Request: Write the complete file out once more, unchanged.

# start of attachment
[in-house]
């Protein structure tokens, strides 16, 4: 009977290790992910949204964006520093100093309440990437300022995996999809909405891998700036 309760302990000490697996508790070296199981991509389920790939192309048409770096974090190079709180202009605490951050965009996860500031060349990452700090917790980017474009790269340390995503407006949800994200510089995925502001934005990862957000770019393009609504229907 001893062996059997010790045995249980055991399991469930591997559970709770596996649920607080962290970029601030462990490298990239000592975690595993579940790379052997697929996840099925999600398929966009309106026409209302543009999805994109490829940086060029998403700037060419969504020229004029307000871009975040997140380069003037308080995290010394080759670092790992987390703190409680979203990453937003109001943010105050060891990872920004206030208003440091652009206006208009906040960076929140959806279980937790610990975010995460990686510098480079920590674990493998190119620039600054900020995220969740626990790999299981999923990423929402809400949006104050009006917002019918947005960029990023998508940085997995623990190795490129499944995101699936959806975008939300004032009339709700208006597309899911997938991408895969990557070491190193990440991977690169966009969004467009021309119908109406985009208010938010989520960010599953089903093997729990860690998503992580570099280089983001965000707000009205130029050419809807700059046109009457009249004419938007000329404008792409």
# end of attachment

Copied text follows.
[in-house]
């Protein structure tokens, strides 16, 4: 009977290790992910949204964006520093100093309440990437300022995996999809909405891998700036 309760302990000490697996508790070296199981991509389920790939192309048409770096974090190079709180202009605490951050965009996860500031060349990452700090917790980017474009790269340390995503407006949800994200510089995925502001934005990862957000770019393009609504229907 001893062996059997010790045995249980055991399991469930591997559970709770596996649920607080962290970029601030462990490298990239000592975690595993579940790379052997697929996840099925999600398929966009309106026409209302543009999805994109490829940086060029998403700037060419969504020229004029307000871009975040997140380069003037308080995290010394080759670092790992987390703190409680979203990453937003109001943010105050060891990872920004206030208003440091652009206006208009906040960076929140959806279980937790610990975010995460990686510098480079920590674990493998190119620039600054900020995220969740626990790999299981999923990423929402809400949006104050009006917002019918947005960029990023998508940085997995623990190795490129499944995101699936959806975008939300004032009339709700208006597309899911997938991408895969990557070491190193990440991977690169966009969004467009021309119908109406985009208010938010989520960010599953089903093997729990860690998503992580570099280089983001965000707000009205130029050419809807700059046109009457009249004419938007000329404008792409």